FILE PHOTO: General view of the Walney Extension offshore wind farm operated by Orsted off the coast of Blackpool, Britain September 5, 2018. REUTERS/Phil Noble/File Photo/File Photo

Ørsted Submits Bid for Maryland Offshore Wind Project

Mike Schuler
Total Views: 1096
July 7, 2021

Ørsted has submitted a bid to develop its proposed 760 MW Skipjack Wind 2 offshore wind project off the coast of Maryland.

Ørsted is currently developing Skipjack Wind 1, a 120 MW project off the Maryland-Delaware coast that is scheduled to be operational by the second quarter of 2026. The project was awarded during Maryland’s first offshore wind solicitation in May of 2017.

The company said its bid for the Skipjack Wind 2 project is in response to the Maryland Public Service Commission’s second round solicitation, which aims to award at least 1,200 MW of Offshore Wind Renewable Energy Credits.

“Ørsted is privileged to already be a long-term partner to the state of Maryland as it works to meet its offshore wind goals,” said David Hardy, CEO of Ørsted Offshore North America. “We are proud to build, own, and operate wind farms across the world and will bring that same approach to Maryland. As such, these at least 30-year commitments we are making to the state are designed to provide long-term benefits to all of the communities that will be home to our facilities. In continuing to deliver on our commitments now, and well into the future, we will ensure that Maryland’s offshore wind industry will thrive for decades to come.”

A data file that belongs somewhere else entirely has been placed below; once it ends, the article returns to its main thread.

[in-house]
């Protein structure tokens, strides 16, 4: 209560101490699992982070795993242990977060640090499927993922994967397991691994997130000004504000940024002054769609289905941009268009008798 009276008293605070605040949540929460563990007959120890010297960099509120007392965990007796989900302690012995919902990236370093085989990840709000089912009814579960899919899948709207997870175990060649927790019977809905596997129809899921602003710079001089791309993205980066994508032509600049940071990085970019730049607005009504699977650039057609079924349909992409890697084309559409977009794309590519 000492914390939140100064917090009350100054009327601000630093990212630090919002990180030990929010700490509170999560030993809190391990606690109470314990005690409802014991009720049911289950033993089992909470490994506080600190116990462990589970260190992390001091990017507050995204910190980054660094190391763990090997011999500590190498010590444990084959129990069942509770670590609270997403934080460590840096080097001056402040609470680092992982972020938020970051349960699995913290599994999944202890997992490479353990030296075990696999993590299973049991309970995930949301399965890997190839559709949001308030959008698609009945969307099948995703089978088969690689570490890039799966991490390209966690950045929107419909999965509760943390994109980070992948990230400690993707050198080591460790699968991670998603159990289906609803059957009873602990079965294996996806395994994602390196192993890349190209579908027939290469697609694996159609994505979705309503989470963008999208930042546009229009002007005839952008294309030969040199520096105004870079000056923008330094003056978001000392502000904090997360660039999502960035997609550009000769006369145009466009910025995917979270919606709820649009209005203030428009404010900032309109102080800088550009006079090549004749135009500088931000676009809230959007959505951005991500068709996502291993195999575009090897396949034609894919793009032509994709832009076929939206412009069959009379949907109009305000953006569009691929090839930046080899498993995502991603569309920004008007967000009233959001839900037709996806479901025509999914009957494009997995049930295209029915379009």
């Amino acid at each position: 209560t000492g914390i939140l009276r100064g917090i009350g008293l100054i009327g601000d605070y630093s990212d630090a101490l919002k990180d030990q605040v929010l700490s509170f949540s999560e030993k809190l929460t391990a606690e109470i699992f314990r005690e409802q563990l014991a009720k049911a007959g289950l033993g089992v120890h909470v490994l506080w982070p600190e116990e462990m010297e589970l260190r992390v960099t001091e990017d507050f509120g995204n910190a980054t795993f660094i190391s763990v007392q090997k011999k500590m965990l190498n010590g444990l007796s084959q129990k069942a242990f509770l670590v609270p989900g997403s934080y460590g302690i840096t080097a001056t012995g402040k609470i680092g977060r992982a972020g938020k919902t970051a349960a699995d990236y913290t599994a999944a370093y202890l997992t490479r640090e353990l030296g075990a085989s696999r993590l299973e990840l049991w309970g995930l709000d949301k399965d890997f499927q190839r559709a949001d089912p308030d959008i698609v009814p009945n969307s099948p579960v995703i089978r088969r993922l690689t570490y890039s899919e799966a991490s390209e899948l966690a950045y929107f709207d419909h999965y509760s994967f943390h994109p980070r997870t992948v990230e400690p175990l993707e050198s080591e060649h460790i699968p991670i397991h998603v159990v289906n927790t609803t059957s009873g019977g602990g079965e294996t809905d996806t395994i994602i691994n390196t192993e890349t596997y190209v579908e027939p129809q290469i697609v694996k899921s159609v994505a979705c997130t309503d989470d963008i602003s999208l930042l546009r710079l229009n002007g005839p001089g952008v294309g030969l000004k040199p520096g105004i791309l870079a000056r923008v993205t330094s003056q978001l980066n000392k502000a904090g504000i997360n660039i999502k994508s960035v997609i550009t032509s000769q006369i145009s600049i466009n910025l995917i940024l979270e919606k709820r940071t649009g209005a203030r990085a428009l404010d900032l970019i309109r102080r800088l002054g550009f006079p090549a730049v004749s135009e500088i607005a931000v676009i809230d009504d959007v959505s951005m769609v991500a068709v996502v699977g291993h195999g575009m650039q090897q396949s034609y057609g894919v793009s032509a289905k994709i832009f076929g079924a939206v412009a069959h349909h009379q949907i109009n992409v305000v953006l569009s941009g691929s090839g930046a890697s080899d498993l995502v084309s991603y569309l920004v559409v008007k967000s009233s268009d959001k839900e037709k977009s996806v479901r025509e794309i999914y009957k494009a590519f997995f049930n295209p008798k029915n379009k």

As part of the Clean Energy Jobs Act of 2019, Maryland has committed to sourcing 50 percent of the state’s energy needs from renewable energy by 2030.

Ørsted is a leading global offshore wind developer, operating 28 offshore wind farms globally including America’s first offshore wind farm, the Block Island Wind Farm, as well as the two-turbine Coastal Virginia Offshore Wind pilot project, which are the first turbines to be installed in federal waters. Ørsted has secured over 4,000 MW of additional capacity through six projects in the Northeast and Mid-Atlantic.

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